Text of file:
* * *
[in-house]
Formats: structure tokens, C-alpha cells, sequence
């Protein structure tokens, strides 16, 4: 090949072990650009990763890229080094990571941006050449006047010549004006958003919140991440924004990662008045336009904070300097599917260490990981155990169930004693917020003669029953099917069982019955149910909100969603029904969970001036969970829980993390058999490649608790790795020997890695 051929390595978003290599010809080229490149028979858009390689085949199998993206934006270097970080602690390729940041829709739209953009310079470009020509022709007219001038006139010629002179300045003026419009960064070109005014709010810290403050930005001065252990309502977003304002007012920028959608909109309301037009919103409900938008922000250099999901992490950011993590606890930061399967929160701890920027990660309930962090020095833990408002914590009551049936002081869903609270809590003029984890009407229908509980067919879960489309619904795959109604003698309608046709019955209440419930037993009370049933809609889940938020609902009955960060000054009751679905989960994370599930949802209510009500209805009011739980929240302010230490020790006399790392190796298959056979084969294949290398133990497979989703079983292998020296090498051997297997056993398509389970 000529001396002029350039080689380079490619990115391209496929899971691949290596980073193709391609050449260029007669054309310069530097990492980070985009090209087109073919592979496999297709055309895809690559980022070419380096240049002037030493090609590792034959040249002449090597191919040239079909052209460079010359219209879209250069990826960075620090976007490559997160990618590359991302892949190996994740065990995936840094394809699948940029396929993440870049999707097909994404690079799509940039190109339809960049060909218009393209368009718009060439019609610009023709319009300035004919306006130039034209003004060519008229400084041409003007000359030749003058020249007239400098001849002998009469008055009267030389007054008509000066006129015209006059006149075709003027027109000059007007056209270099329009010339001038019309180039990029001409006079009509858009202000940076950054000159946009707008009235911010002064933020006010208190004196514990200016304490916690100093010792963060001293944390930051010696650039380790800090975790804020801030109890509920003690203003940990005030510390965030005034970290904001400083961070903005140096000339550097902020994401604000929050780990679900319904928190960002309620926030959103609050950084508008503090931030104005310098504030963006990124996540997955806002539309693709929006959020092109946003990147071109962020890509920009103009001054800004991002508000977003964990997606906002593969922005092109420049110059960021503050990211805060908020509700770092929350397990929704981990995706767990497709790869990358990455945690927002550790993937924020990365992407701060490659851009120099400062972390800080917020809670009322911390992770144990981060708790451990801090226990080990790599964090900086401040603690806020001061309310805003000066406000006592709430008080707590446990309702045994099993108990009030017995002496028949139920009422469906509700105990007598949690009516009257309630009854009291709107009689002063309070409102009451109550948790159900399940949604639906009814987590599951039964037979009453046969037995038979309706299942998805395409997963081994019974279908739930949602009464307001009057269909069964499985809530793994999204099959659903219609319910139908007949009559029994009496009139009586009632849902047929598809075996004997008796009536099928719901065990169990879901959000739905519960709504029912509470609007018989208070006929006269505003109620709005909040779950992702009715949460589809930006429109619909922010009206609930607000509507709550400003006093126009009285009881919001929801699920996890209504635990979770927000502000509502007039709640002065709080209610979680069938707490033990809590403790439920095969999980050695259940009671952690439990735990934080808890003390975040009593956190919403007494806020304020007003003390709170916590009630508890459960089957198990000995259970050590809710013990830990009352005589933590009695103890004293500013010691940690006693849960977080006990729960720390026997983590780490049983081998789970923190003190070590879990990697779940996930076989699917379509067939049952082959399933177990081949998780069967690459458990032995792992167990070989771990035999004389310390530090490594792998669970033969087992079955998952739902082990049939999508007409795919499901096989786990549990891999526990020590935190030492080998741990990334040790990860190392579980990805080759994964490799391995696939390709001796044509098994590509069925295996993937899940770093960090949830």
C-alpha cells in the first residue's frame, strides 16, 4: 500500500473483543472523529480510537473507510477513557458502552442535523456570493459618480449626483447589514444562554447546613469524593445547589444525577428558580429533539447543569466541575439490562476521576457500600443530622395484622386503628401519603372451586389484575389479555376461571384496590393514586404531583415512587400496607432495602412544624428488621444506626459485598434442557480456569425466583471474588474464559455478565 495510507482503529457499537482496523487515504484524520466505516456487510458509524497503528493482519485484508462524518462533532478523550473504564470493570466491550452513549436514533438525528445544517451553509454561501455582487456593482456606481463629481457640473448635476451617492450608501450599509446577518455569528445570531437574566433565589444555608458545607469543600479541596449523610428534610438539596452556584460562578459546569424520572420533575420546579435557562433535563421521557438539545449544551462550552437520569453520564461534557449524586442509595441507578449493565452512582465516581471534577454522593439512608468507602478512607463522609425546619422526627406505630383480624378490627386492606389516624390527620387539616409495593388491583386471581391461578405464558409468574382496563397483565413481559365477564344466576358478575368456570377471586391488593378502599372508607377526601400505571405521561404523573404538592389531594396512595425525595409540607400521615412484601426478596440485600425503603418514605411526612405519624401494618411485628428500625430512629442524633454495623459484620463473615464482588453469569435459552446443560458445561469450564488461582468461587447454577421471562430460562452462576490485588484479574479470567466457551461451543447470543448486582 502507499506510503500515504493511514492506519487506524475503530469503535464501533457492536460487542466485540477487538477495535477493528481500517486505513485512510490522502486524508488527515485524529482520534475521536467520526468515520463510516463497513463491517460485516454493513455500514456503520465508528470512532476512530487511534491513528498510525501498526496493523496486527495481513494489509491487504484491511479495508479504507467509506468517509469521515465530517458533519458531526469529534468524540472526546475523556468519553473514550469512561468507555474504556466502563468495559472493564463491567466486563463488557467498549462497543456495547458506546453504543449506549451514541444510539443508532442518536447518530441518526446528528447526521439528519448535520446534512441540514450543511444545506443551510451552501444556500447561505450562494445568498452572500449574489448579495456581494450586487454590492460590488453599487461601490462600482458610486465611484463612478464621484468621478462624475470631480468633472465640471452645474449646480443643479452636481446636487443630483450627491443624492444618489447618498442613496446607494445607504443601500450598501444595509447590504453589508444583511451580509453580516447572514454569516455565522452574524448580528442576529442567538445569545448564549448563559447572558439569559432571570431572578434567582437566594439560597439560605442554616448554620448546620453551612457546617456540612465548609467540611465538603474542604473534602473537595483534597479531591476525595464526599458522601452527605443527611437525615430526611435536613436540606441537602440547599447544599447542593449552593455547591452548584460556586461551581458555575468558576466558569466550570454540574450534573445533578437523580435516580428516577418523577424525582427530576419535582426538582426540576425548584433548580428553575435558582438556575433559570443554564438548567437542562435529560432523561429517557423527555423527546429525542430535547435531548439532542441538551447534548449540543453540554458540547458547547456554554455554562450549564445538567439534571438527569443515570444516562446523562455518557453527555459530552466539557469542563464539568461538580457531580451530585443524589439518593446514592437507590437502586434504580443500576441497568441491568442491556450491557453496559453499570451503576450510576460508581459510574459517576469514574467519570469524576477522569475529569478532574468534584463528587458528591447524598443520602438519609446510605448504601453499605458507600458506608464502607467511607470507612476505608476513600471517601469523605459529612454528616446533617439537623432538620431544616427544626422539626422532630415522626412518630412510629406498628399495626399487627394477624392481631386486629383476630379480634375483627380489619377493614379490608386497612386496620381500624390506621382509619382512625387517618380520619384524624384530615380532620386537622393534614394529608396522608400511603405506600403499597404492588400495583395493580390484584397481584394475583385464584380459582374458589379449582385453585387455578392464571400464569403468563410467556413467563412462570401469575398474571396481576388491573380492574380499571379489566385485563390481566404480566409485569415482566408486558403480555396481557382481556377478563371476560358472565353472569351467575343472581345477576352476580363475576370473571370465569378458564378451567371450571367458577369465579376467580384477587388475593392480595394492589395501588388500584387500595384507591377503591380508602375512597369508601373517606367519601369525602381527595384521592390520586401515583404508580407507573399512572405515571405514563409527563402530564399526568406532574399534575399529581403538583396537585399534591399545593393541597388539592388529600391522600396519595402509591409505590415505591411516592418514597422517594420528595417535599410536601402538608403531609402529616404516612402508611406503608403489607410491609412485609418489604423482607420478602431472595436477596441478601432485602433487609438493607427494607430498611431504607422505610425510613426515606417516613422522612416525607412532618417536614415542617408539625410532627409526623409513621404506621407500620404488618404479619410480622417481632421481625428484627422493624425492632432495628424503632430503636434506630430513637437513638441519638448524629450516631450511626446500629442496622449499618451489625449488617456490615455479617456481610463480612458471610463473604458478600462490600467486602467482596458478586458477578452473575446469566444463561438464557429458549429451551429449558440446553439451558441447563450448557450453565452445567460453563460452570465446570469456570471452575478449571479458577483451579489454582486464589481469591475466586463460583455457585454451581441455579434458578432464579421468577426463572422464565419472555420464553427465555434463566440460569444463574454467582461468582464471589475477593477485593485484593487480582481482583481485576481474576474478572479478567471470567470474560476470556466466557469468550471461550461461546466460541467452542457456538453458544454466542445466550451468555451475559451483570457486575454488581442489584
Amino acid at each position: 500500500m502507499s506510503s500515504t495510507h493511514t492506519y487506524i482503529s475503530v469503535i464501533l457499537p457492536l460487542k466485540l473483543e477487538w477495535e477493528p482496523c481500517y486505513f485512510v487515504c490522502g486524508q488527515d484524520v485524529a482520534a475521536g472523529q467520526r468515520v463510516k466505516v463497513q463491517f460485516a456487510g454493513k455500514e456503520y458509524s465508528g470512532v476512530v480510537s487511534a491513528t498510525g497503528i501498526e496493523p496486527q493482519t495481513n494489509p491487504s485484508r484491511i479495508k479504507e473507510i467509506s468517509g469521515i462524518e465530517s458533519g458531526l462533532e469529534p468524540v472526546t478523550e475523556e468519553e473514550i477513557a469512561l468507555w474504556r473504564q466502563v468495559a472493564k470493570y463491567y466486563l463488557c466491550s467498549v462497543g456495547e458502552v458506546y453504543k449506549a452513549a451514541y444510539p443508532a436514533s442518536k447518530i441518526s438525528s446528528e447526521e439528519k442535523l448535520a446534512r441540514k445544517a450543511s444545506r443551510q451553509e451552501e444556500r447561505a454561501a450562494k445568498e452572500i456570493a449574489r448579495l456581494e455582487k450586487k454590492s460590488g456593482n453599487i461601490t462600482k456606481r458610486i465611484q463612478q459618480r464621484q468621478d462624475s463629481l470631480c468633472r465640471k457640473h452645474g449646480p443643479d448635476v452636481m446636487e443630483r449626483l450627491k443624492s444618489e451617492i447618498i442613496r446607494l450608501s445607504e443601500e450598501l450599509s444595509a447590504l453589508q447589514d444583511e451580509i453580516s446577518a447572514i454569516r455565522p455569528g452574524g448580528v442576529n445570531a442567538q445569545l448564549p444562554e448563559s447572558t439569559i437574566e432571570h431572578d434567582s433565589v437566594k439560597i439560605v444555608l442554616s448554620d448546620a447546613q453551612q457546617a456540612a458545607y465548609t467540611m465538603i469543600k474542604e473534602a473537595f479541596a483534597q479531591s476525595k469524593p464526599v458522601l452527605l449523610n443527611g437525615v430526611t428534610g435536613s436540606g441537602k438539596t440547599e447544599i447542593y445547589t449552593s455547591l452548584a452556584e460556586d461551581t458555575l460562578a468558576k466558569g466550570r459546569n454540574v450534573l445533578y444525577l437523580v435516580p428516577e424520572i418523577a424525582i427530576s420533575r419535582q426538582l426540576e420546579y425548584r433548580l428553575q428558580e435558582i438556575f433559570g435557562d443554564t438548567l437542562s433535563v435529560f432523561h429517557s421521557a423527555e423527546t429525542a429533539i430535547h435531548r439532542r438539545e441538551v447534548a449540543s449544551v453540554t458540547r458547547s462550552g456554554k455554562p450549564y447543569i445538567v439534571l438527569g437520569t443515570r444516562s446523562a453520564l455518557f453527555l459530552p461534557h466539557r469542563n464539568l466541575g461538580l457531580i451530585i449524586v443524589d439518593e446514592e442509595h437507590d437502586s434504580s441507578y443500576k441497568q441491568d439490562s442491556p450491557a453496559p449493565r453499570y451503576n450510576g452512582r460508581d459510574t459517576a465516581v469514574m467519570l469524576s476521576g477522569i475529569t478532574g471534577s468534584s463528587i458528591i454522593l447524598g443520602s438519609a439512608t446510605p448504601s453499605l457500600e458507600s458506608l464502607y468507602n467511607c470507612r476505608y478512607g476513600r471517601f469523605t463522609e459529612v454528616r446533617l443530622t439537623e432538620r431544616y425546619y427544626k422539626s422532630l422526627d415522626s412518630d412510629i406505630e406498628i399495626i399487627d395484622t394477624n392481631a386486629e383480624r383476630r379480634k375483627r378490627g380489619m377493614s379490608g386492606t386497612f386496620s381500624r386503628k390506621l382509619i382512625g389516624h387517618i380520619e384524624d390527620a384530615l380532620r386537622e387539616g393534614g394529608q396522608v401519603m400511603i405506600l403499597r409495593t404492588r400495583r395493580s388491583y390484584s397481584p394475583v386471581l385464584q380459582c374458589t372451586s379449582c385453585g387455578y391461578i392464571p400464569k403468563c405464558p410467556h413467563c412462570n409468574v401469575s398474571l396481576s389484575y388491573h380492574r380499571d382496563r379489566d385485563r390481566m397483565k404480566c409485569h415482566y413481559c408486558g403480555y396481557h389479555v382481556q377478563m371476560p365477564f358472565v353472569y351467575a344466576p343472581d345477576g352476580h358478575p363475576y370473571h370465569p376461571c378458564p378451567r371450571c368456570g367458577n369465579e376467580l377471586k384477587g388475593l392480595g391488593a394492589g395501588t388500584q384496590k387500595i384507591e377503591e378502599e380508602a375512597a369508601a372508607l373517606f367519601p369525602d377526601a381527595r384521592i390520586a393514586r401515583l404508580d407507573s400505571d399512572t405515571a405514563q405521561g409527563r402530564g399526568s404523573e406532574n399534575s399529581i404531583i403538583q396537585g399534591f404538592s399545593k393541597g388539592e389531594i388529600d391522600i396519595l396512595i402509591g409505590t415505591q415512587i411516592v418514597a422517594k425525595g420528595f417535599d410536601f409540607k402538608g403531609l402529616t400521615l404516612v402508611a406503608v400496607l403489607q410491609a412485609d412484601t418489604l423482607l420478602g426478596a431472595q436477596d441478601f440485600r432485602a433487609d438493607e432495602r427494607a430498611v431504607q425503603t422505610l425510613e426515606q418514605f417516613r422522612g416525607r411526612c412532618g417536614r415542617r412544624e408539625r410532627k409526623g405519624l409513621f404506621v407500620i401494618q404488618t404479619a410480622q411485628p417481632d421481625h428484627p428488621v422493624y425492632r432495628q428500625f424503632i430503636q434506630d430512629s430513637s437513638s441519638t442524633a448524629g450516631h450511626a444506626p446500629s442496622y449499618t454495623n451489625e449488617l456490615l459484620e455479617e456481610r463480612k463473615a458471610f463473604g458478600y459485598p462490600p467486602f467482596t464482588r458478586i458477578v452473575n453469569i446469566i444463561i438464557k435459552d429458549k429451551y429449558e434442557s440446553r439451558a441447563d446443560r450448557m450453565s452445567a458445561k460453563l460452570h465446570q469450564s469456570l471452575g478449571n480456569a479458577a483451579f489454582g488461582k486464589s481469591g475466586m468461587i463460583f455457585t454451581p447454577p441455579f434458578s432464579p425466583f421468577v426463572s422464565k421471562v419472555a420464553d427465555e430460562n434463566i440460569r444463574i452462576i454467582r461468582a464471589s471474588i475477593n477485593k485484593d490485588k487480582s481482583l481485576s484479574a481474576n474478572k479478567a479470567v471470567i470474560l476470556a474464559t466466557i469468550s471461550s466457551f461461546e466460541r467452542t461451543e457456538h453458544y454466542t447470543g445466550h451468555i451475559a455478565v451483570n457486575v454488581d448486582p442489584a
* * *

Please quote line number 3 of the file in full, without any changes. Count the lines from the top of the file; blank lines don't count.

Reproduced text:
């Protein structure tokens, strides 16, 4: 090949072990650009990763890229080094990571941006050449006047010549004006958003919140991440924004990662008045336009904070300097599917260490990981155990169930004693917020003669029953099917069982019955149910909100969603029904969970001036969970829980993390058999490649608790790795020997890695 051929390595978003290599010809080229490149028979858009390689085949199998993206934006270097970080602690390729940041829709739209953009310079470009020509022709007219001038006139010629002179300045003026419009960064070109005014709010810290403050930005001065252990309502977003304002007012920028959608909109309301037009919103409900938008922000250099999901992490950011993590606890930061399967929160701890920027990660309930962090020095833990408002914590009551049936002081869903609270809590003029984890009407229908509980067919879960489309619904795959109604003698309608046709019955209440419930037993009370049933809609889940938020609902009955960060000054009751679905989960994370599930949802209510009500209805009011739980929240302010230490020790006399790392190796298959056979084969294949290398133990497979989703079983292998020296090498051997297997056993398509389970 000529001396002029350039080689380079490619990115391209496929899971691949290596980073193709391609050449260029007669054309310069530097990492980070985009090209087109073919592979496999297709055309895809690559980022070419380096240049002037030493090609590792034959040249002449090597191919040239079909052209460079010359219209879209250069990826960075620090976007490559997160990618590359991302892949190996994740065990995936840094394809699948940029396929993440870049999707097909994404690079799509940039190109339809960049060909218009393209368009718009060439019609610009023709319009300035004919306006130039034209003004060519008229400084041409003007000359030749003058020249007239400098001849002998009469008055009267030389007054008509000066006129015209006059006149075709003027027109000059007007056209270099329009010339001038019309180039990029001409006079009509858009202000940076950054000159946009707008009235911010002064933020006010208190004196514990200016304490916690100093010792963060001293944390930051010696650039380790800090975790804020801030109890509920003690203003940990005030510390965030005034970290904001400083961070903005140096000339550097902020994401604000929050780990679900319904928190960002309620926030959103609050950084508008503090931030104005310098504030963006990124996540997955806002539309693709929006959020092109946003990147071109962020890509920009103009001054800004991002508000977003964990997606906002593969922005092109420049110059960021503050990211805060908020509700770092929350397990929704981990995706767990497709790869990358990455945690927002550790993937924020990365992407701060490659851009120099400062972390800080917020809670009322911390992770144990981060708790451990801090226990080990790599964090900086401040603690806020001061309310805003000066406000006592709430008080707590446990309702045994099993108990009030017995002496028949139920009422469906509700105990007598949690009516009257309630009854009291709107009689002063309070409102009451109550948790159900399940949604639906009814987590599951039964037979009453046969037995038979309706299942998805395409997963081994019974279908739930949602009464307001009057269909069964499985809530793994999204099959659903219609319910139908007949009559029994009496009139009586009632849902047929598809075996004997008796009536099928719901065990169990879901959000739905519960709504029912509470609007018989208070006929006269505003109620709005909040779950992702009715949460589809930006429109619909922010009206609930607000509507709550400003006093126009009285009881919001929801699920996890209504635990979770927000502000509502007039709640002065709080209610979680069938707490033990809590403790439920095969999980050695259940009671952690439990735990934080808890003390975040009593956190919403007494806020304020007003003390709170916590009630508890459960089957198990000995259970050590809710013990830990009352005589933590009695103890004293500013010691940690006693849960977080006990729960720390026997983590780490049983081998789970923190003190070590879990990697779940996930076989699917379509067939049952082959399933177990081949998780069967690459458990032995792992167990070989771990035999004389310390530090490594792998669970033969087992079955998952739902082990049939999508007409795919499901096989786990549990891999526990020590935190030492080998741990990334040790990860190392579980990805080759994964490799391995696939390709001796044509098994590509069925295996993937899940770093960090949830």